Most of the U.S. farm-raised tilapia, about 20 million pounds per year, is sold live at Asian markets and restaurants in this country. In the mid-Atlantic, Blue Ridge Aquaculture in Martinsville, Va., raises nearly 4 million pounds each year.
At retail, imported fresh fillets sell for about $5 to $6 per pound, frozen fillets from China for about $2 per pound. Tilapia from U.S. farms, where operating costs are higher, is the most expensive, about $8 to $10 per pound. In comparison, at fishmonger M. Slavin & Sons in Arlington, fresh flounder sells for about $12 per pound, and fillets of fluke -- another mild, white-fleshed fish -- go for about $13 per pound.
Kevin Fitzsimmons, a professor of environmental science at the University of Arizona who has worked with tilapia farms for 25 years, traces the fish's turning point to the early 1990s.
"That's when you had the selective breeding programs, in Brazil, in Thailand and in the Philippines," Fitzsimmons said before leaving recently to work on aquaculture restoration projects in Indonesia. "The average size went from under one pound to two pounds, producing center-of-the-plate portions with fillets of five to seven ounces. That made a big difference."
As the tilapia grew in size, so did the aquaculture farms in developing countries: above and below hydroelectric dams, in lakes and in raceways. Larger, inland and more technologically advanced indoor systems were developed with little, if any, pollution risks.
The Monterey Bay Aquarium's consumer guide to ocean-friendly fish gives U.S.-farmed tilapia its "best" rating and Central American-farmed tilapia a "good" rating. It advises consumers to "avoid" tilapia imported from China and Taiwan, where it says "pollution and weak management are common."
Chef Barton Seaver, who promotes the use of eco-friendly seafood at his new Hook restaurant in Georgetown, says that "as far as sustainability, it's where we need to go." He calls tilapia "a great choice: a vegetarian fish that is fast-growing and largely disease-resistant." Still, he prefers wild-caught fish and says tilapia is not up to his restaurant's "taste standards." Seaver instead serves delicately flavored tautog from waters off South Carolina and more assertive barracuda from Trinidad and Tobago.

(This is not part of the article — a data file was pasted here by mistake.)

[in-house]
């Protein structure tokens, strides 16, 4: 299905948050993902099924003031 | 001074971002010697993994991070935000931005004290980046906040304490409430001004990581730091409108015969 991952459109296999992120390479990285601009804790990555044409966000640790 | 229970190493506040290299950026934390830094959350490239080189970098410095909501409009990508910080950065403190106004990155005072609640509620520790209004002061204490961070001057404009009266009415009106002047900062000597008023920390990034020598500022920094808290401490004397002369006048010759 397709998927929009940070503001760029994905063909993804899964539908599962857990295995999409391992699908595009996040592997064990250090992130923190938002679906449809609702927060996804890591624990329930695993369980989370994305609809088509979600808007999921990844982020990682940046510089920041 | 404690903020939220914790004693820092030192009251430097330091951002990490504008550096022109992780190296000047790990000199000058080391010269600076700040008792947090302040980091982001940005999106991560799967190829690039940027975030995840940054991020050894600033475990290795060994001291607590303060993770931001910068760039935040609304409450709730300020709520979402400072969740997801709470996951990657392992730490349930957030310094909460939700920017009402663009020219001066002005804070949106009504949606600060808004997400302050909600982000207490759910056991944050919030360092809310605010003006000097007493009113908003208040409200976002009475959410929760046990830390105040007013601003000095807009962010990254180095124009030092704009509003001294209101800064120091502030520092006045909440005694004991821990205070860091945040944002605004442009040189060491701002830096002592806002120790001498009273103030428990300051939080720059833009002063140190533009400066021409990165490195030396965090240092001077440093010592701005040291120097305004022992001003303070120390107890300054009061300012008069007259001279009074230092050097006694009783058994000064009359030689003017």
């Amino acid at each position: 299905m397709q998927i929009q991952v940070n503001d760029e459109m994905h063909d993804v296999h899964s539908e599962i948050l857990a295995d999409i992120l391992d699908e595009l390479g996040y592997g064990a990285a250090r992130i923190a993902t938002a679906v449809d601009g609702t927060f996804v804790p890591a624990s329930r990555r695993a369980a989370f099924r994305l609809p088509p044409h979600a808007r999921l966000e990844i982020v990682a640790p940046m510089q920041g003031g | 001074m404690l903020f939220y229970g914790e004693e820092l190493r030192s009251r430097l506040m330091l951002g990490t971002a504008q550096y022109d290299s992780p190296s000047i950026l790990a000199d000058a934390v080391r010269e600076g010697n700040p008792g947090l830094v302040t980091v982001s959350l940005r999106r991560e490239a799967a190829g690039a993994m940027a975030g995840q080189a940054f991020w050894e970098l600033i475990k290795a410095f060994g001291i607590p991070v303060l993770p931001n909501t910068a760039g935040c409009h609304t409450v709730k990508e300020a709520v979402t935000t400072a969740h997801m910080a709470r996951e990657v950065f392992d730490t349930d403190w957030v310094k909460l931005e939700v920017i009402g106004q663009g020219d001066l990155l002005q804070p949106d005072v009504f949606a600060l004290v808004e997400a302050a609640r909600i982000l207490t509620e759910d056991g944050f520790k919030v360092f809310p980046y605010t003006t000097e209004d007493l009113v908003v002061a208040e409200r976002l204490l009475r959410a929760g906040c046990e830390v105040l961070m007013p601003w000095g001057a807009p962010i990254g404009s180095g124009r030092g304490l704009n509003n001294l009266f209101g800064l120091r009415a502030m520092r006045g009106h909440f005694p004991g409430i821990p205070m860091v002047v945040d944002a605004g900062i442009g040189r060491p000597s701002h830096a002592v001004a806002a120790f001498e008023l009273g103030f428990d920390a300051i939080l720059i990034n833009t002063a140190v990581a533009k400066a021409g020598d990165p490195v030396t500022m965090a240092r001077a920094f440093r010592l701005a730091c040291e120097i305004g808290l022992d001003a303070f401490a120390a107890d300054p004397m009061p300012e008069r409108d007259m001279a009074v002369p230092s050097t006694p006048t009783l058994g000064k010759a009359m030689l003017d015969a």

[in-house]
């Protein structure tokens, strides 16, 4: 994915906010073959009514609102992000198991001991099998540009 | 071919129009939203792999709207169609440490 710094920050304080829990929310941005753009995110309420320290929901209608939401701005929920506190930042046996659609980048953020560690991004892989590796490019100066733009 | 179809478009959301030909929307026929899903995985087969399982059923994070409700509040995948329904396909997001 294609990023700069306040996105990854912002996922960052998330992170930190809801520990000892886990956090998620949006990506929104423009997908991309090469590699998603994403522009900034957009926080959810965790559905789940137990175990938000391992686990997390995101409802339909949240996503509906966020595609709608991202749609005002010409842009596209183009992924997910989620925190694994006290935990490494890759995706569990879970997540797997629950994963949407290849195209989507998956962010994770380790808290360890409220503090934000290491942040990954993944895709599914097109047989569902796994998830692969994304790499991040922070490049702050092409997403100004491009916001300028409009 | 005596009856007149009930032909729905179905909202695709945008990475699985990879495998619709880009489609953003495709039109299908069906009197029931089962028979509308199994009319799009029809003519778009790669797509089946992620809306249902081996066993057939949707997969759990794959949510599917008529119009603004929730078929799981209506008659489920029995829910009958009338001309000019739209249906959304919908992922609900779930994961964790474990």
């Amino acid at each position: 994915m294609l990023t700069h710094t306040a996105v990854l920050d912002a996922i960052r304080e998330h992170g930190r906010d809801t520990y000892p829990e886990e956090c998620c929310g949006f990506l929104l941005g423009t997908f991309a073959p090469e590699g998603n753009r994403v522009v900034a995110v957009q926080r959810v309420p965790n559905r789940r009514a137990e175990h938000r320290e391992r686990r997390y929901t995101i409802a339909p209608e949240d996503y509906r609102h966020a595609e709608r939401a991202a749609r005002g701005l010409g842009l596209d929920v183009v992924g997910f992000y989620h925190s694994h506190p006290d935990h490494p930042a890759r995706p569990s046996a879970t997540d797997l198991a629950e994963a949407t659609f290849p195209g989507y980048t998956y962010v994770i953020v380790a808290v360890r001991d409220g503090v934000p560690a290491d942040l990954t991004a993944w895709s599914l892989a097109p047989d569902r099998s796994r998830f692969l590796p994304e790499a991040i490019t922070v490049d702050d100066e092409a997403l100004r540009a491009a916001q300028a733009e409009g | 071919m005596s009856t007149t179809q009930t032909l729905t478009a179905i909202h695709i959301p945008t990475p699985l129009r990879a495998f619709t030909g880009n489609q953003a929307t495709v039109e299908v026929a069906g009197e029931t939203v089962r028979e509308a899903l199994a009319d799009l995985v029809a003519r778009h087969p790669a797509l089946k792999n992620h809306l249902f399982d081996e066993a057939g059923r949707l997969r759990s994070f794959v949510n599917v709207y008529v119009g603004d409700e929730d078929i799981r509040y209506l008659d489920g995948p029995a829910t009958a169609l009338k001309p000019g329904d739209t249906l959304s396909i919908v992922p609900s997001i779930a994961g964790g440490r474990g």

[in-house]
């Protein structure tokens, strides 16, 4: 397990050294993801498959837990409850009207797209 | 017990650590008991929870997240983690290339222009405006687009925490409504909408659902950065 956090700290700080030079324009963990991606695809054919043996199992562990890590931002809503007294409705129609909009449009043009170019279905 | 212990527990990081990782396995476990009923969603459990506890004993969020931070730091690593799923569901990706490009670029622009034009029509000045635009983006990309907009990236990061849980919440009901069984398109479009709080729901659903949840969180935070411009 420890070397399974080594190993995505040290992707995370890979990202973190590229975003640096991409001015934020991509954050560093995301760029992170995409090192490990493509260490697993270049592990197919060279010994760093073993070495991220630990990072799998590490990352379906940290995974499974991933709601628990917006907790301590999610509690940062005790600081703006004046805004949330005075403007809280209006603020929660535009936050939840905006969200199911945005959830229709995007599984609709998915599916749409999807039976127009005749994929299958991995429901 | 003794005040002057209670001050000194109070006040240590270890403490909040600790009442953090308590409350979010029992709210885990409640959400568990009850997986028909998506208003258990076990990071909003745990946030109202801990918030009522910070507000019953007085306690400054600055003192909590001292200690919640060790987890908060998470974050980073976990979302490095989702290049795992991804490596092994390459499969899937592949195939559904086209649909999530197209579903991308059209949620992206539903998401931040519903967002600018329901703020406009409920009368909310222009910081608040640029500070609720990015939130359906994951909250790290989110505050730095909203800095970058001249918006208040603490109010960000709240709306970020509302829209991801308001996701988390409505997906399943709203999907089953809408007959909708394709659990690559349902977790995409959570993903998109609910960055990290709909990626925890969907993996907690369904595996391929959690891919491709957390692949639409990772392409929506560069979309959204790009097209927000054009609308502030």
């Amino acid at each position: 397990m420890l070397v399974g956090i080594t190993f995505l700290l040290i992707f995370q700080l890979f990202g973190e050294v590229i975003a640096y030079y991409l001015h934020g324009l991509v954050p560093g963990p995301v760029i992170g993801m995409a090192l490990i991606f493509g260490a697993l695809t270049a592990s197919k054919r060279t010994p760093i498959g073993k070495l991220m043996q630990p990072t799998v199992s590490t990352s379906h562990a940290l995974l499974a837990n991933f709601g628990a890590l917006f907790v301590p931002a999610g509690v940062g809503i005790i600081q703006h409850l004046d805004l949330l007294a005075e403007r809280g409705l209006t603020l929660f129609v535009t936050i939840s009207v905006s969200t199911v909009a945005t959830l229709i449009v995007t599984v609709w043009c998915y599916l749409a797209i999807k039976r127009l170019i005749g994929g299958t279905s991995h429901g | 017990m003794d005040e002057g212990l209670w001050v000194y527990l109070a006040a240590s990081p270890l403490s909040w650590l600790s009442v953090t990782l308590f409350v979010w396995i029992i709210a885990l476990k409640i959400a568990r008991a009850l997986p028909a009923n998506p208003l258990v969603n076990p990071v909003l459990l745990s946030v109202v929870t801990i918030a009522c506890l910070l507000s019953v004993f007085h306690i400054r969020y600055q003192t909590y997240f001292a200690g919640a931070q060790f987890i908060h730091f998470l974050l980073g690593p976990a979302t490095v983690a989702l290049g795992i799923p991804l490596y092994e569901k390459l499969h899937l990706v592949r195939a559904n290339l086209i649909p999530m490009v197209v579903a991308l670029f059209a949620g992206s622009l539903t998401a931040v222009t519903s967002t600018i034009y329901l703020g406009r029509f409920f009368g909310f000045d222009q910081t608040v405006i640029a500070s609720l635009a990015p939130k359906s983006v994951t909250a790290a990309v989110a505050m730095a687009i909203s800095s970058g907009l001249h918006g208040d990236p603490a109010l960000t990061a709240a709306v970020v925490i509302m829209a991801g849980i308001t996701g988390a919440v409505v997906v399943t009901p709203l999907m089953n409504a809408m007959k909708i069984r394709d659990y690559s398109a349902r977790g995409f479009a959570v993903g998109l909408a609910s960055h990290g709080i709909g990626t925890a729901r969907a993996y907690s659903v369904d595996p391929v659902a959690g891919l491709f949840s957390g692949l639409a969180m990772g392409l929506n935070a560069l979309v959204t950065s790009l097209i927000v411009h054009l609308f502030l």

Unlike farm-raised salmon that are fed fish meal and have been shown to contain polychlorinated biphenyls (PCBs), contaminants and antibiotics, tilapia are hardy herbivores that grow well in high densities. Tilapia produced in China, where there are hundreds of thousands of tilapia farms and more than 100 processing plants, can sometimes have an off-, muddy or grassy taste after consuming certain types of algae. But Fitzsimmons disagrees with the Monterey Bay rating and says that, for the most part, "the Chinese do a pretty good job" with tilapia.
Marketing executives at Rain Forest Aquaculture, a Costa Rican company that was among the first to bring fresh tilapia fillets to this country in early 1990, credits supermarkets with creating the tilapia explosion.
"It was retail that drove the growth," says spokesman Jim Nunneley. "Grocery store chains like Costco and Wegmans saw the potential of a mild, white-fleshed fish when no one knew what it was, and they have done a tremendous job. The pioneers were not chefs, who don't want anything to do with farm-raised fish."
Still, early on, restaurateurs such as Shen of Seven Seas recognized that for Chinese cooking, tilapia was perfect.
"You can taste the other flavors and ingredients, the ginger and garlic, and [tilapia] are so easy to marinate," says Shen, a native of Taiwan, where he says live tilapia sales are common. "Live tilapia: That's as fresh as you can get."
But that's not Shen's only reason for serving them. "They are tough, consistent and the only fish that survives in the tank," he says. "Try that with a rockfish, and they are upside down."